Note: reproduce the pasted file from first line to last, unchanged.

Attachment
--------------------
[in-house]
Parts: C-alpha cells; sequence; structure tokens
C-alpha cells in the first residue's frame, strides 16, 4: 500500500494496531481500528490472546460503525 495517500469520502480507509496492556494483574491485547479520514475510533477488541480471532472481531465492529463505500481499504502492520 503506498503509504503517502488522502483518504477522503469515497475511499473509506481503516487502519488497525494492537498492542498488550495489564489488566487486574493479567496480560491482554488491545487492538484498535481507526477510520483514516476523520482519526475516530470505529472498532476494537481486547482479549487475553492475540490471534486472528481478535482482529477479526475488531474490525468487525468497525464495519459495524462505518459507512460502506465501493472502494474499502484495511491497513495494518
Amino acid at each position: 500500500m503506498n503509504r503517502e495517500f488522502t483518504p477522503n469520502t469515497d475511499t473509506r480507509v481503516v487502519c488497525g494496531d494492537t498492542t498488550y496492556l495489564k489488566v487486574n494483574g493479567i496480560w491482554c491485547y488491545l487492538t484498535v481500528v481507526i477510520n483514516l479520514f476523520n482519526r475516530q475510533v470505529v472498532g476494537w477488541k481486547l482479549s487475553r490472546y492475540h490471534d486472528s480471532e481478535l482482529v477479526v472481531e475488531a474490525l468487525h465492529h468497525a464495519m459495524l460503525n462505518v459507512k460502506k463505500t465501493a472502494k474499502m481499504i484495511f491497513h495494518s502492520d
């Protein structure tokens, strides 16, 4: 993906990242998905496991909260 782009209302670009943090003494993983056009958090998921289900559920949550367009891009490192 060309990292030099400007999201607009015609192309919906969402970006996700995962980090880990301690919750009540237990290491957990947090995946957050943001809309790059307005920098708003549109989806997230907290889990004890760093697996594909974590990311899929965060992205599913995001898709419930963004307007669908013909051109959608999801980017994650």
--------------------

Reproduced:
[in-house]
Parts: C-alpha cells; sequence; structure tokens
C-alpha cells in the first residue's frame, strides 16, 4: 500500500494496531481500528490472546460503525 495517500469520502480507509496492556494483574491485547479520514475510533477488541480471532472481531465492529463505500481499504502492520 503506498503509504503517502488522502483518504477522503469515497475511499473509506481503516487502519488497525494492537498492542498488550495489564489488566487486574493479567496480560491482554488491545487492538484498535481507526477510520483514516476523520482519526475516530470505529472498532476494537481486547482479549487475553492475540490471534486472528481478535482482529477479526475488531474490525468487525468497525464495519459495524462505518459507512460502506465501493472502494474499502484495511491497513495494518
Amino acid at each position: 500500500m503506498n503509504r503517502e495517500f488522502t483518504p477522503n469520502t469515497d475511499t473509506r480507509v481503516v487502519c488497525g494496531d494492537t498492542t498488550y496492556l495489564k489488566v487486574n494483574g493479567i496480560w491482554c491485547y488491545l487492538t484498535v481500528v481507526i477510520n483514516l479520514f476523520n482519526r475516530q475510533v470505529v472498532g476494537w477488541k481486547l482479549s487475553r490472546y492475540h490471534d486472528s480471532e481478535l482482529v477479526v472481531e475488531a474490525l468487525h465492529h468497525a464495519m459495524l460503525n462505518v459507512k460502506k463505500t465501493a472502494k474499502m481499504i484495511f491497513h495494518s502492520d
């Protein structure tokens, strides 16, 4: 993906990242998905496991909260 782009209302670009943090003494993983056009958090998921289900559920949550367009891009490192 060309990292030099400007999201607009015609192309919906969402970006996700995962980090880990301690919750009540237990290491957990947090995946957050943001809309790059307005920098708003549109989806997230907290889990004890760093697996594909974590990311899929965060992205599913995001898709419930963004307007669908013909051109959608999801980017994650």